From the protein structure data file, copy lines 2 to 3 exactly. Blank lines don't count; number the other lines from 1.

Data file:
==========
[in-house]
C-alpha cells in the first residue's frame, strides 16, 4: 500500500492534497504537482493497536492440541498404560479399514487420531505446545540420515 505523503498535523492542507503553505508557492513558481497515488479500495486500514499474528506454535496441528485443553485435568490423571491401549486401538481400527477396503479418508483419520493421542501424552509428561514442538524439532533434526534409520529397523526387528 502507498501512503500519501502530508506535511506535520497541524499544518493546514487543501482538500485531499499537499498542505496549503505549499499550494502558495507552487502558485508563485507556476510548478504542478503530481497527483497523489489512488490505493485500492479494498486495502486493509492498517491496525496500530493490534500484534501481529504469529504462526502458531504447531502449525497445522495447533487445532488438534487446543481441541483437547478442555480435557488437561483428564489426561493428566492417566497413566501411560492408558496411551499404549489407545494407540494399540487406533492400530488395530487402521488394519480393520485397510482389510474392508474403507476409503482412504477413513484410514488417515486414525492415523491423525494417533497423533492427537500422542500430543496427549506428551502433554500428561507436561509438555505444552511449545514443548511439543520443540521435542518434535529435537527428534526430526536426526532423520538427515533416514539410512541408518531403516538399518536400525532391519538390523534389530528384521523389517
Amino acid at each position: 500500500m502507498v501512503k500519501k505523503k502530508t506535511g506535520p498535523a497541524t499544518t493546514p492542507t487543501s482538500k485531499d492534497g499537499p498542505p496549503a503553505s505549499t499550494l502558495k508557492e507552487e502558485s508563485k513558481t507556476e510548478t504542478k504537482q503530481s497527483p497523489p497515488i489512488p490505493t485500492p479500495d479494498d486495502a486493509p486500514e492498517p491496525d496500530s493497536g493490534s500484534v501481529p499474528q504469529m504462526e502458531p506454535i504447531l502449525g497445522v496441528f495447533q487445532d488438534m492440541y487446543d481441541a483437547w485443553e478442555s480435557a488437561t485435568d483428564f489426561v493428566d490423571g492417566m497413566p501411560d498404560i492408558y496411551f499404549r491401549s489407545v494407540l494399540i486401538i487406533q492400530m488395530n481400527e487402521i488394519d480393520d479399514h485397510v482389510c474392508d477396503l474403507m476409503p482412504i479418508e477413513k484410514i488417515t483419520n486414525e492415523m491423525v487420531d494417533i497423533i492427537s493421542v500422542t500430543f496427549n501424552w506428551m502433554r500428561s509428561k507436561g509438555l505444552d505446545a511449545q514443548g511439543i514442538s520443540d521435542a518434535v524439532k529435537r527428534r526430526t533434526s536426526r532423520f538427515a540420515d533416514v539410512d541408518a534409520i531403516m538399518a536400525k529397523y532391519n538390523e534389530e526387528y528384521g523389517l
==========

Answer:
C-alpha cells in the first residue's frame, strides 16, 4: 500500500492534497504537482493497536492440541498404560479399514487420531505446545540420515 505523503498535523492542507503553505508557492513558481497515488479500495486500514499474528506454535496441528485443553485435568490423571491401549486401538481400527477396503479418508483419520493421542501424552509428561514442538524439532533434526534409520529397523526387528 502507498501512503500519501502530508506535511506535520497541524499544518493546514487543501482538500485531499499537499498542505496549503505549499499550494502558495507552487502558485508563485507556476510548478504542478503530481497527483497523489489512488490505493485500492479494498486495502486493509492498517491496525496500530493490534500484534501481529504469529504462526502458531504447531502449525497445522495447533487445532488438534487446543481441541483437547478442555480435557488437561483428564489426561493428566492417566497413566501411560492408558496411551499404549489407545494407540494399540487406533492400530488395530487402521488394519480393520485397510482389510474392508474403507476409503482412504477413513484410514488417515486414525492415523491423525494417533497423533492427537500422542500430543496427549506428551502433554500428561507436561509438555505444552511449545514443548511439543520443540521435542518434535529435537527428534526430526536426526532423520538427515533416514539410512541408518531403516538399518536400525532391519538390523534389530528384521523389517
Amino acid at each position: 500500500m502507498v501512503k500519501k505523503k502530508t506535511g506535520p498535523a497541524t499544518t493546514p492542507t487543501s482538500k485531499d492534497g499537499p498542505p496549503a503553505s505549499t499550494l502558495k508557492e507552487e502558485s508563485k513558481t507556476e510548478t504542478k504537482q503530481s497527483p497523489p497515488i489512488p490505493t485500492p479500495d479494498d486495502a486493509p486500514e492498517p491496525d496500530s493497536g493490534s500484534v501481529p499474528q504469529m504462526e502458531p506454535i504447531l502449525g497445522v496441528f495447533q487445532d488438534m492440541y487446543d481441541a483437547w485443553e478442555s480435557a488437561t485435568d483428564f489426561v493428566d490423571g492417566m497413566p501411560d498404560i492408558y496411551f499404549r491401549s489407545v494407540l494399540i486401538i487406533q492400530m488395530n481400527e487402521i488394519d480393520d479399514h485397510v482389510c474392508d477396503l474403507m476409503p482412504i479418508e477413513k484410514i488417515t483419520n486414525e492415523m491423525v487420531d494417533i497423533i492427537s493421542v500422542t500430543f496427549n501424552w506428551m502433554r500428561s509428561k507436561g509438555l505444552d505446545a511449545q514443548g511439543i514442538s520443540d521435542a518434535v524439532k529435537r527428534r526430526t533434526s536426526r532423520f538427515a540420515d533416514v539410512d541408518a534409520i531403516m538399518a536400525k529397523y532391519n538390523e534389530e526387528y528384521g523389517l